Robert St. John, a globetrotting journalist who seemed to be on the scene or on the air for most of the 20th century's major news events -- mobster Al Capone's grip on Chicago, the Nazi onslaught through the Balkans, the London Blitz, D-day, the end of World War II and Israeli independence -- has died. He was 100.
St. John, who wrote more than a score of books after he was booted off the radio in the McCarthy Era, died Thursday of natural causes at his home in suburban Waldorf, Md.
Among his books were three autobiographies -- one aptly titled "Foreign Correspondent" -- which cannot begin to cover St. John's century of living or 4 million miles of travel, observing and reporting from 88 different nations.
St. John's longevity paralleled his endurance in front of a microphone. Reporting for NBC Radio in New York on June 6, 1944, which would become known in history as D-day, and again at war's end in August 1945, he was on the air 117 hours for one event and 72 for the other.
'A Fateful Hour'
"Ladies and gentlemen," he daringly announced at 1 a.m. that June 6, "we may be approaching a fateful hour. All night long bulletins have been pouring in from Berlin claiming that D-day is here. One -- unconfirmed by Allied sources, of course -- says that heavy fighting is taking place between the Germans and invasion forces on the Normandy Peninsula, about 31 miles southwest of Le Havre."
Fourteen months later, a war-weary U.S. clung to radios, awaiting word of Japan's surrender. Any announcement from Asia would reach St. John's New York newsroom on a wire service teletype machine, which had prescribed signals for major news. Associated Press, for example, would ring five bells before spewing out typed copy of an important story, and 10 bells for news "of transcendental importance."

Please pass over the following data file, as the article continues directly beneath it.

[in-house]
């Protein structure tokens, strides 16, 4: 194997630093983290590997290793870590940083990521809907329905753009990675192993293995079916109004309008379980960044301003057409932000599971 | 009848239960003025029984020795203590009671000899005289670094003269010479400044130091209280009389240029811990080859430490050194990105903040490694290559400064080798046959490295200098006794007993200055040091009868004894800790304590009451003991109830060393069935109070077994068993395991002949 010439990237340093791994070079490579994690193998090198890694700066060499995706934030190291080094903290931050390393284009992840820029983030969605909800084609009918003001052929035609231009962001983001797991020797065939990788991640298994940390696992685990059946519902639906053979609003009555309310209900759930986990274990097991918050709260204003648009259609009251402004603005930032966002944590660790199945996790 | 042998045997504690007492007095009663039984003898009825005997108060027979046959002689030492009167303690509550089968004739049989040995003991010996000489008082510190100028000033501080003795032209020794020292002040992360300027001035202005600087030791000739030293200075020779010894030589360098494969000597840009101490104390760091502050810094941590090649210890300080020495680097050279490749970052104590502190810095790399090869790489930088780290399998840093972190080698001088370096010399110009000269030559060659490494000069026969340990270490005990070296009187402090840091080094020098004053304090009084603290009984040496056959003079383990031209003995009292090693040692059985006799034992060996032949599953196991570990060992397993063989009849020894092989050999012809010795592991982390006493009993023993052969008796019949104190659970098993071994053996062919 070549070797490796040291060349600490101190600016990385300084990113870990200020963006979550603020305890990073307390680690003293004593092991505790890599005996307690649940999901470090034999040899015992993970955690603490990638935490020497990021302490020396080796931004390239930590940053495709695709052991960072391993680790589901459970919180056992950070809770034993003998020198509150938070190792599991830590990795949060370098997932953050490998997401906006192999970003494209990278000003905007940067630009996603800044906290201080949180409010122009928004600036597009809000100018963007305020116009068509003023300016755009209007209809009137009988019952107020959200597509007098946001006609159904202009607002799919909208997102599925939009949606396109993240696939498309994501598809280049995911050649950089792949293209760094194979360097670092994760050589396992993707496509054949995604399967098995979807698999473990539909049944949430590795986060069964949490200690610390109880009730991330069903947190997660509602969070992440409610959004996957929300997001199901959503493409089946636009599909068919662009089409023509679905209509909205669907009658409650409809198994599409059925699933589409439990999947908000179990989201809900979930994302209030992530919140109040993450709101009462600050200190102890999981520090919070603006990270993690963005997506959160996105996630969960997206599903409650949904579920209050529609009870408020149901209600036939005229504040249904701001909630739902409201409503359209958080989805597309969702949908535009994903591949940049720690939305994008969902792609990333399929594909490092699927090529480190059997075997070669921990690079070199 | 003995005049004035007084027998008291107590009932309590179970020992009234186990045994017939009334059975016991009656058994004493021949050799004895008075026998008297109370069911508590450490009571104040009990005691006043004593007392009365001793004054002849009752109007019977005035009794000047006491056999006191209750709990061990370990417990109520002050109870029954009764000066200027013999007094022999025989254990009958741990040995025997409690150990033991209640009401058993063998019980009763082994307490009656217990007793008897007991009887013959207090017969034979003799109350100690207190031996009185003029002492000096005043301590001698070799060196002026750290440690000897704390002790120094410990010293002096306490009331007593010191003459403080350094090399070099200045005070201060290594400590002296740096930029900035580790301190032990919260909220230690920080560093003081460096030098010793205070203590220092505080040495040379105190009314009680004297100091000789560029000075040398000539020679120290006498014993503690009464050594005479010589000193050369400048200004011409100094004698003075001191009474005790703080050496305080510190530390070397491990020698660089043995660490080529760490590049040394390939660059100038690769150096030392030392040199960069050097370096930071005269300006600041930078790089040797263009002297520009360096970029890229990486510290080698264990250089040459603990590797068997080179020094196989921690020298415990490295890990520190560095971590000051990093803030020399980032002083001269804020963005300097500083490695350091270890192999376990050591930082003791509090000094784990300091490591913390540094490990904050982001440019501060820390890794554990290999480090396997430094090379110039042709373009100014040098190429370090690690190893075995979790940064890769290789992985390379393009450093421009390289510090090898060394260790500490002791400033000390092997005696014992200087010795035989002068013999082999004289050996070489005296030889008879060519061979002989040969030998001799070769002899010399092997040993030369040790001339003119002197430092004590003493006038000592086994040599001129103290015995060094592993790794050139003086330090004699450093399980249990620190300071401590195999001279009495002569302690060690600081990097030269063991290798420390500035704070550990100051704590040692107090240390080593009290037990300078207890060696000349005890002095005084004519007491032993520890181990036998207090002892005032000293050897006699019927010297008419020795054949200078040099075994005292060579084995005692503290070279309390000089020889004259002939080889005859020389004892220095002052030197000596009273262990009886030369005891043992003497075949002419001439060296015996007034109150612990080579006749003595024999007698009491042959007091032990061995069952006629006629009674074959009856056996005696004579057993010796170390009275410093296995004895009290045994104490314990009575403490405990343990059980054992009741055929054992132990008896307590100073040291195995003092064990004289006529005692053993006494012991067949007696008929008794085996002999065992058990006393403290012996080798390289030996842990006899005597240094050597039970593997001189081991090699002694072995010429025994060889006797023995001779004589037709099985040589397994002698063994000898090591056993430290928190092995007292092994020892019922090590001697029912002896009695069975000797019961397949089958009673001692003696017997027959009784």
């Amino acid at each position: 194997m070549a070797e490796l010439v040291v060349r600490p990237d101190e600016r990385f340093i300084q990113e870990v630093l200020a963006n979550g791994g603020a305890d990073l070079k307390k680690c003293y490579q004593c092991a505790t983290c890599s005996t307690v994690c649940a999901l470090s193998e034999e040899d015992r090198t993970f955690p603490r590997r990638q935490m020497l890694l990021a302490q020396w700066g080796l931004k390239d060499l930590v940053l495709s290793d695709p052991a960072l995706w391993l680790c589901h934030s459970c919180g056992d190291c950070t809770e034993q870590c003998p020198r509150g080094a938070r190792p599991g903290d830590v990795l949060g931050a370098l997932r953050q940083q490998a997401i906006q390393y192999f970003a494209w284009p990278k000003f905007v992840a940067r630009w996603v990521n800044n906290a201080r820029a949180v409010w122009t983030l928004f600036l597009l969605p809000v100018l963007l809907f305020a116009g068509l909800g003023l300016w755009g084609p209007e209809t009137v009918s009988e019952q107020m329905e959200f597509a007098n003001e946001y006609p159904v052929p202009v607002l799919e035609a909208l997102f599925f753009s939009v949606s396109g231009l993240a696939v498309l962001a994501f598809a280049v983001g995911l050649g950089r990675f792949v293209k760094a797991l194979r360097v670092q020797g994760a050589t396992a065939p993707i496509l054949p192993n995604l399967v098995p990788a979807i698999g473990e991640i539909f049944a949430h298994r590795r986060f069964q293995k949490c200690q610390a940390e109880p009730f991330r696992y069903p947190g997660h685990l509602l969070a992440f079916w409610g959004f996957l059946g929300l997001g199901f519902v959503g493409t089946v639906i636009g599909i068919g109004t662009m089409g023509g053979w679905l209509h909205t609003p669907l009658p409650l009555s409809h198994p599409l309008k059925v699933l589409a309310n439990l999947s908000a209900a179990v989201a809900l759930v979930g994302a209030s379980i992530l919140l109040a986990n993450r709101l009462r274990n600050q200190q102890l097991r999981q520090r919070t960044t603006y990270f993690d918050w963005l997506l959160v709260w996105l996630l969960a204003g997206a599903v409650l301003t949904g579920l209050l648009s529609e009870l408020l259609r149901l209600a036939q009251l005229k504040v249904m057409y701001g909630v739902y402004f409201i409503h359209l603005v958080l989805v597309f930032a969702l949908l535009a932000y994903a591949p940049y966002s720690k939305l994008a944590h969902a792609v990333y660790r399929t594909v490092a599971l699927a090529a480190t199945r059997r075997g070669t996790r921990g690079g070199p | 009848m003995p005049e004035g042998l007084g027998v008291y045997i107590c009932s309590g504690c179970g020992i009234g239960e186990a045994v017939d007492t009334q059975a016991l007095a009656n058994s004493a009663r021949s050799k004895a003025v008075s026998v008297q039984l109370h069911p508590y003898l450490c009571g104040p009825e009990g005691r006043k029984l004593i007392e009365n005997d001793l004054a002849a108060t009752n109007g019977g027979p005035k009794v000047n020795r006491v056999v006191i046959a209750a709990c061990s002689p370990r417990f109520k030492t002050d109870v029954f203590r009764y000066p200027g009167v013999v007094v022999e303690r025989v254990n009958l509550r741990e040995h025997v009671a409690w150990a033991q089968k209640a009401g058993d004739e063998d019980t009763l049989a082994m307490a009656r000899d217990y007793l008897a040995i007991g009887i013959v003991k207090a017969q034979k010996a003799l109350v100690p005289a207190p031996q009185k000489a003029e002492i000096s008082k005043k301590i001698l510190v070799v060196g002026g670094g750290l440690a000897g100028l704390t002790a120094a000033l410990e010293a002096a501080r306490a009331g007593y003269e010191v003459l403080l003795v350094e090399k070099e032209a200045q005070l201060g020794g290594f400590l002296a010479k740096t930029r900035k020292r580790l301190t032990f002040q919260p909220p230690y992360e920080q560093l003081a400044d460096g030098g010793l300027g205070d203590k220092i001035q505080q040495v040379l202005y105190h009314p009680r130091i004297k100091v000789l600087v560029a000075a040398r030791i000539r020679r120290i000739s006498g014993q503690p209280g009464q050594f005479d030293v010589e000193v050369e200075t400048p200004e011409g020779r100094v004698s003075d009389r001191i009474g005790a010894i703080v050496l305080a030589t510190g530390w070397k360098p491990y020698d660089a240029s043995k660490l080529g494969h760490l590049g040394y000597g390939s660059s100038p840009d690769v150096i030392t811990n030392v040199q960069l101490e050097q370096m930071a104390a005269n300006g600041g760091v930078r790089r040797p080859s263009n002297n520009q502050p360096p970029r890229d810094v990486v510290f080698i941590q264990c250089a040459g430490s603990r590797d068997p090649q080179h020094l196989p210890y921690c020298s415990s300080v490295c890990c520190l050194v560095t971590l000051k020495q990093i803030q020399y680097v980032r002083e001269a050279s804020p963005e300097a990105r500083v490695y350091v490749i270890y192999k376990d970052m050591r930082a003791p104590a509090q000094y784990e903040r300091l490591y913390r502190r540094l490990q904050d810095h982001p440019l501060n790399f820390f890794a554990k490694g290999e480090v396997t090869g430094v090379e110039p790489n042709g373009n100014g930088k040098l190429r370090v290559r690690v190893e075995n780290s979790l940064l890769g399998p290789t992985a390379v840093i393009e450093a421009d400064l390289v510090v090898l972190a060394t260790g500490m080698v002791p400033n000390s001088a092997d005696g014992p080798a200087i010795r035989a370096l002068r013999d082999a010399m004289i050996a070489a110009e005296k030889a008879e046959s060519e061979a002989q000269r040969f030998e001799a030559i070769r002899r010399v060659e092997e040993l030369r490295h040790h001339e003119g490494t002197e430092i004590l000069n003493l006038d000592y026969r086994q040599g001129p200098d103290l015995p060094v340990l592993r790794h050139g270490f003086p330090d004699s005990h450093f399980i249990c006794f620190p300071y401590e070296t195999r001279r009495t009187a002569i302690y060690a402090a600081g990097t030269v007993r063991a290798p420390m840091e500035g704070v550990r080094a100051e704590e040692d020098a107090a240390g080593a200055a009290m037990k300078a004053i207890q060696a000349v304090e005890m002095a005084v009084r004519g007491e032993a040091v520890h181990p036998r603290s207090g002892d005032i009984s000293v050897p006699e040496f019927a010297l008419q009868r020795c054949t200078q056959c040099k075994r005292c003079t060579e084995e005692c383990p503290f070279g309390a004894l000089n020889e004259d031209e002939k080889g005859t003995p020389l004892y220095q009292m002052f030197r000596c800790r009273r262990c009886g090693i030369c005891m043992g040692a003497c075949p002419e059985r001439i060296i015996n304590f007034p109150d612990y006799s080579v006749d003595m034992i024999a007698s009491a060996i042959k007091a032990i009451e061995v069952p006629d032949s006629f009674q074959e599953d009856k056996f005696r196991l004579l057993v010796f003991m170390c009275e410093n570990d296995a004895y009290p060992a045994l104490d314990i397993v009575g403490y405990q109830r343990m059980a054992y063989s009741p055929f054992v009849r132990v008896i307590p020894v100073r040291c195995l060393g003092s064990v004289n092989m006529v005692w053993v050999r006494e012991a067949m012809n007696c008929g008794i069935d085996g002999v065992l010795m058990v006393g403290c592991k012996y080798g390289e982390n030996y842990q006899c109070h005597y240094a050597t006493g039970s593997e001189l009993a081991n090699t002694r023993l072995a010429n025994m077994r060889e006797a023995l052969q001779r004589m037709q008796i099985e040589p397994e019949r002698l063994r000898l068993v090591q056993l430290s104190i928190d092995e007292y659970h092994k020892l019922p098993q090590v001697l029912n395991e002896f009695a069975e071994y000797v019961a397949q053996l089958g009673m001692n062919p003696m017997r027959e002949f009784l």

On Aug. 14, stalling while talking steadily into the NBC network's open microphone, St. John heard five bells and waited only to hear a sixth bell, before announcing confidently: "Ladies and gentlemen, World War II is over. The Japanese have agreed to our surrender terms."
He had scored a 20-second scoop on other broadcasters.
When the story streamed out of the teletype machine after all 10 bells had sounded, a copy girl ripped off the paper and took it to St. John in the broadcast booth, confirming what he had just announced.
"After I got off the air," St. John told National Public Radio in an interview in 2001, "somebody said to me, 'St. John, what would you have done if that piece of paper had said, 'The president has been assassinated'?"
"I said," the self-effacing journalist candidly admitted, " 'I would have put on my hat and coat, walked out of that broadcasting booth, out of the NBC newsroom. I wouldn't have even stopped to collect my pay.' "
Born March 9, 1902, in the Chicago suburb of Oak Park, Ill., St. John attended high school with Ernest Hemingway and delightedly claimed that both had been told by their English teacher, "Neither one of you will ever learn to write."
At age 16, St. John lied about his age to enlist in the Navy during World War I. On his return from France, he became the campus correspondent for the Hartford Courant while attending Trinity College in Hartford, Conn. But he was soon expelled for trying to expose the college president's censorship of an outspoken English professor.
Abandoning formal education, St. John pursued journalism as a reporter for the Chicago Daily News and the Chicago American. In 1923, with his brother, he co-founded the Cicero Tribune in suburban Cicero, Ill., and at 21, became the youngest editor-publisher in the country.
Scoop on Capone
Either courageous or foolhardy, St. John published a series of exposes about Cicero brothels and other operations of gangster Al Capone.
One morning on his way to the office, St. John was accosted by four Capone goons and beaten to a pulp.
He brashly complained to the police, and was invited back the next day to meet Capone in person. The gang leader offered St. John money -- which the reporter rejected -- and apologized, saying he liked newsmen and considered the exposes a form of advertising.